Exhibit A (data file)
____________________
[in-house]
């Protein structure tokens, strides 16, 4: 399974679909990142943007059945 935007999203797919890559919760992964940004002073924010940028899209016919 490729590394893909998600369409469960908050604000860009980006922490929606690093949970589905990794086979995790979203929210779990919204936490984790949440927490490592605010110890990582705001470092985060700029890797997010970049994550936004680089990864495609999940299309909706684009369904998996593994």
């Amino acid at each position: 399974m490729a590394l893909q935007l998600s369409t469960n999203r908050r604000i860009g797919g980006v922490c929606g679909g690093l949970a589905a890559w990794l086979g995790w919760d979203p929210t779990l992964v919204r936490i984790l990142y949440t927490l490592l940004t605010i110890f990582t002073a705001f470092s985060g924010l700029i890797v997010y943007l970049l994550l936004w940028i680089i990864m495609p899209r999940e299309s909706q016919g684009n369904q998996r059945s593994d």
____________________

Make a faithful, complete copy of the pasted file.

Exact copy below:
[in-house]
């Protein structure tokens, strides 16, 4: 399974679909990142943007059945 935007999203797919890559919760992964940004002073924010940028899209016919 490729590394893909998600369409469960908050604000860009980006922490929606690093949970589905990794086979995790979203929210779990919204936490984790949440927490490592605010110890990582705001470092985060700029890797997010970049994550936004680089990864495609999940299309909706684009369904998996593994």
């Amino acid at each position: 399974m490729a590394l893909q935007l998600s369409t469960n999203r908050r604000i860009g797919g980006v922490c929606g679909g690093l949970a589905a890559w990794l086979g995790w919760d979203p929210t779990l992964v919204r936490i984790l990142y949440t927490l490592l940004t605010i110890f990582t002073a705001f470092s985060g924010l700029i890797v997010y943007l970049l994550l936004w940028i680089i990864m495609p899209r999940e299309s909706q016919g684009n369904q998996r059945s593994d």